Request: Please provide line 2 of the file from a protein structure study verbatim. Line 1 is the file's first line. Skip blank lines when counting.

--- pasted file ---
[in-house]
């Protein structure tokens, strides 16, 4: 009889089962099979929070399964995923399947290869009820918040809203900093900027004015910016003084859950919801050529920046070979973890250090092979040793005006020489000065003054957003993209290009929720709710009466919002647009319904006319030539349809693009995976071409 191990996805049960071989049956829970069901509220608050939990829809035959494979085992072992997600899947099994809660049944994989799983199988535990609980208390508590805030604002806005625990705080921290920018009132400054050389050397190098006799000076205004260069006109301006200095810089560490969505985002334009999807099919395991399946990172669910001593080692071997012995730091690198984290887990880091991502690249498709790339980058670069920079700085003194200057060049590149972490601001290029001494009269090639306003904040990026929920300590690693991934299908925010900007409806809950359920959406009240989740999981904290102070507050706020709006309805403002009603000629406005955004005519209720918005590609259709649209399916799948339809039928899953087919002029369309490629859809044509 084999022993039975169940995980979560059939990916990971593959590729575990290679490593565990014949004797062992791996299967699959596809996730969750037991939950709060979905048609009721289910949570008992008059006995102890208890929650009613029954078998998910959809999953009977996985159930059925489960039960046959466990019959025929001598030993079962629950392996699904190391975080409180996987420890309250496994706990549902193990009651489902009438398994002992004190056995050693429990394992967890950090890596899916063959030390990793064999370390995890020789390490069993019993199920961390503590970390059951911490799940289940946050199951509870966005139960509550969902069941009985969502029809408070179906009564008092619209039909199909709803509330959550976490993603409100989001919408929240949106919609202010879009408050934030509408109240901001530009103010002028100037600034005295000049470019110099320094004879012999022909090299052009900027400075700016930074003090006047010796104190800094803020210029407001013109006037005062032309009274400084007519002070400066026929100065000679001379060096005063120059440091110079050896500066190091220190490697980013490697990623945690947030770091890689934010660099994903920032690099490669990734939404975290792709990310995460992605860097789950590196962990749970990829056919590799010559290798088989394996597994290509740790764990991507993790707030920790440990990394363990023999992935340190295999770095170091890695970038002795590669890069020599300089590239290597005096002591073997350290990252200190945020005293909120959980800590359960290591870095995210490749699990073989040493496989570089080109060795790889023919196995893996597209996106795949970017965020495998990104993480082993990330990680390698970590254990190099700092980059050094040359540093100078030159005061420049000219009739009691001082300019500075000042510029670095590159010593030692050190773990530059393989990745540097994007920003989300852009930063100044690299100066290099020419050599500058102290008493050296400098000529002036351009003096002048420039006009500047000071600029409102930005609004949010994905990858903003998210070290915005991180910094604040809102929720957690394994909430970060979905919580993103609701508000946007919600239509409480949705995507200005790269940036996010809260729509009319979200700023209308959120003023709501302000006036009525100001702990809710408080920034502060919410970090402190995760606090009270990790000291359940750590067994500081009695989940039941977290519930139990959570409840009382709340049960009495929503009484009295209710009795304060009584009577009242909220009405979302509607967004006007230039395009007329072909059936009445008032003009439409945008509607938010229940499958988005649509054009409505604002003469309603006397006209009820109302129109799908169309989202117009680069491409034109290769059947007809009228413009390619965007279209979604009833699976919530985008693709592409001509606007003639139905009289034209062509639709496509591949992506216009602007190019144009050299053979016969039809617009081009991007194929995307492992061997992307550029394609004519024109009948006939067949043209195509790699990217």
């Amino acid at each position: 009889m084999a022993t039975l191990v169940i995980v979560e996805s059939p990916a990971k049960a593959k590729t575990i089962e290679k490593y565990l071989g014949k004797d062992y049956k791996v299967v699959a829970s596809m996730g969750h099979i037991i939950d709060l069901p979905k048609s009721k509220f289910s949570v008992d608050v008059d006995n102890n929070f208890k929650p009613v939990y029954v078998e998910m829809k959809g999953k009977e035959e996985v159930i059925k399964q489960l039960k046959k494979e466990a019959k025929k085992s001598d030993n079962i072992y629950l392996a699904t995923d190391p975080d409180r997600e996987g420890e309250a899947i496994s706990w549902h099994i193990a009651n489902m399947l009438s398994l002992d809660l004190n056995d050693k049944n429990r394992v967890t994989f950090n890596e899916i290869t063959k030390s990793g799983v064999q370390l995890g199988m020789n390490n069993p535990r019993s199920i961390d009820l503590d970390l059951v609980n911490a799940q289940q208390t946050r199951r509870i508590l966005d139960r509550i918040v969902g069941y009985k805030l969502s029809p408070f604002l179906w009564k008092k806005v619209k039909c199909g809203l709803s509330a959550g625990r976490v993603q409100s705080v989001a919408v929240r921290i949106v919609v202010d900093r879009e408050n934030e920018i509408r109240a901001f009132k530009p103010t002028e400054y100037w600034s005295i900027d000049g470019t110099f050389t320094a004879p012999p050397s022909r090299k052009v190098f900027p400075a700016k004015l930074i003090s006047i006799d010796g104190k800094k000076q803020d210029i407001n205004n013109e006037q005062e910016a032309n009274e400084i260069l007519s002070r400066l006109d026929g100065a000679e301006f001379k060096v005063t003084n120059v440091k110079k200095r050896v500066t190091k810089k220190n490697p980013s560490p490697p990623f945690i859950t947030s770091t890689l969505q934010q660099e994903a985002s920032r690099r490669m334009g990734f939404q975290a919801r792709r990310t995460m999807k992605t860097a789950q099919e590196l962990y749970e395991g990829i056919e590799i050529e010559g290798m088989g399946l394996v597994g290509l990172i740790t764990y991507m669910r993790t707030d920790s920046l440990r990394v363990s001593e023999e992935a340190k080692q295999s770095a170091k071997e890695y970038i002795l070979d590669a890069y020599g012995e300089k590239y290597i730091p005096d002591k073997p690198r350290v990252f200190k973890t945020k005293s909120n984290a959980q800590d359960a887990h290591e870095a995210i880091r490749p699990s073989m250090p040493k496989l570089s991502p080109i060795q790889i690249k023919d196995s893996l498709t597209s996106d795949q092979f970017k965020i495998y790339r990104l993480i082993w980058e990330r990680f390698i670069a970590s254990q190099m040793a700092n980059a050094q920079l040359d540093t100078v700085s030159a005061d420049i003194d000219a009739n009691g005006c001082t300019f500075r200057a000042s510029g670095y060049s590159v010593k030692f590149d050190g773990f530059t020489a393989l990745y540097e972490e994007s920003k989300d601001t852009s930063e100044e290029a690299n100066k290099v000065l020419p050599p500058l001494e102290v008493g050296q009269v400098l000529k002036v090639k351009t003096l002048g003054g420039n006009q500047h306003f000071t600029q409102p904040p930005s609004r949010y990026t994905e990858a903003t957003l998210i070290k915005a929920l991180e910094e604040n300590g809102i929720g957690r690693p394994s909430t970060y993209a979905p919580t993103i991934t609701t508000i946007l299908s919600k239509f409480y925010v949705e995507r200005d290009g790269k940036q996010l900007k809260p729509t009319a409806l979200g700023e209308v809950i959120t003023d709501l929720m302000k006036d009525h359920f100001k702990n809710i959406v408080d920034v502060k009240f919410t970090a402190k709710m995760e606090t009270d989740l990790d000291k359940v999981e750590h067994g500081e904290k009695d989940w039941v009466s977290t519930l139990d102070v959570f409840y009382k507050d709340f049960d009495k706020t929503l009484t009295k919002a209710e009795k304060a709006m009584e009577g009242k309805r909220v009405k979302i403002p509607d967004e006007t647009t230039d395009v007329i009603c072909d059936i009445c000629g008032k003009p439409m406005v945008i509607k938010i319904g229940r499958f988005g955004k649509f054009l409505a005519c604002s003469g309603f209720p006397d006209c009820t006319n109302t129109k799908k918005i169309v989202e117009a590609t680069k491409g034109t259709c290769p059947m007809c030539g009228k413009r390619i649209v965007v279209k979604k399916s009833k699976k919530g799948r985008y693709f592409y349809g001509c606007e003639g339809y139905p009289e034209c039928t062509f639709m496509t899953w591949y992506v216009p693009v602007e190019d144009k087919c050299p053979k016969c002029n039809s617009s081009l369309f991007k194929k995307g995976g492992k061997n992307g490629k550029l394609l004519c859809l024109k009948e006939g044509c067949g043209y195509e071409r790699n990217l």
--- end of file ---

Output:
């Protein structure tokens, strides 16, 4: 009889089962099979929070399964995923399947290869009820918040809203900093900027004015910016003084859950919801050529920046070979973890250090092979040793005006020489000065003054957003993209290009929720709710009466919002647009319904006319030539349809693009995976071409 191990996805049960071989049956829970069901509220608050939990829809035959494979085992072992997600899947099994809660049944994989799983199988535990609980208390508590805030604002806005625990705080921290920018009132400054050389050397190098006799000076205004260069006109301006200095810089560490969505985002334009999807099919395991399946990172669910001593080692071997012995730091690198984290887990880091991502690249498709790339980058670069920079700085003194200057060049590149972490601001290029001494009269090639306003904040990026929920300590690693991934299908925010900007409806809950359920959406009240989740999981904290102070507050706020709006309805403002009603000629406005955004005519209720918005590609259709649209399916799948339809039928899953087919002029369309490629859809044509 084999022993039975169940995980979560059939990916990971593959590729575990290679490593565990014949004797062992791996299967699959596809996730969750037991939950709060979905048609009721289910949570008992008059006995102890208890929650009613029954078998998910959809999953009977996985159930059925489960039960046959466990019959025929001598030993079962629950392996699904190391975080409180996987420890309250496994706990549902193990009651489902009438398994002992004190056995050693429990394992967890950090890596899916063959030390990793064999370390995890020789390490069993019993199920961390503590970390059951911490799940289940946050199951509870966005139960509550969902069941009985969502029809408070179906009564008092619209039909199909709803509330959550976490993603409100989001919408929240949106919609202010879009408050934030509408109240901001530009103010002028100037600034005295000049470019110099320094004879012999022909090299052009900027400075700016930074003090006047010796104190800094803020210029407001013109006037005062032309009274400084007519002070400066026929100065000679001379060096005063120059440091110079050896500066190091220190490697980013490697990623945690947030770091890689934010660099994903920032690099490669990734939404975290792709990310995460992605860097789950590196962990749970990829056919590799010559290798088989394996597994290509740790764990991507993790707030920790440990990394363990023999992935340190295999770095170091890695970038002795590669890069020599300089590239290597005096002591073997350290990252200190945020005293909120959980800590359960290591870095995210490749699990073989040493496989570089080109060795790889023919196995893996597209996106795949970017965020495998990104993480082993990330990680390698970590254990190099700092980059050094040359540093100078030159005061420049000219009739009691001082300019500075000042510029670095590159010593030692050190773990530059393989990745540097994007920003989300852009930063100044690299100066290099020419050599500058102290008493050296400098000529002036351009003096002048420039006009500047000071600029409102930005609004949010994905990858903003998210070290915005991180910094604040809102929720957690394994909430970060979905919580993103609701508000946007919600239509409480949705995507200005790269940036996010809260729509009319979200700023209308959120003023709501302000006036009525100001702990809710408080920034502060919410970090402190995760606090009270990790000291359940750590067994500081009695989940039941977290519930139990959570409840009382709340049960009495929503009484009295209710009795304060009584009577009242909220009405979302509607967004006007230039395009007329072909059936009445008032003009439409945008509607938010229940499958988005649509054009409505604002003469309603006397006209009820109302129109799908169309989202117009680069491409034109290769059947007809009228413009390619965007279209979604009833699976919530985008693709592409001509606007003639139905009289034209062509639709496509591949992506216009602007190019144009050299053979016969039809617009081009991007194929995307492992061997992307550029394609004519024109009948006939067949043209195509790699990217």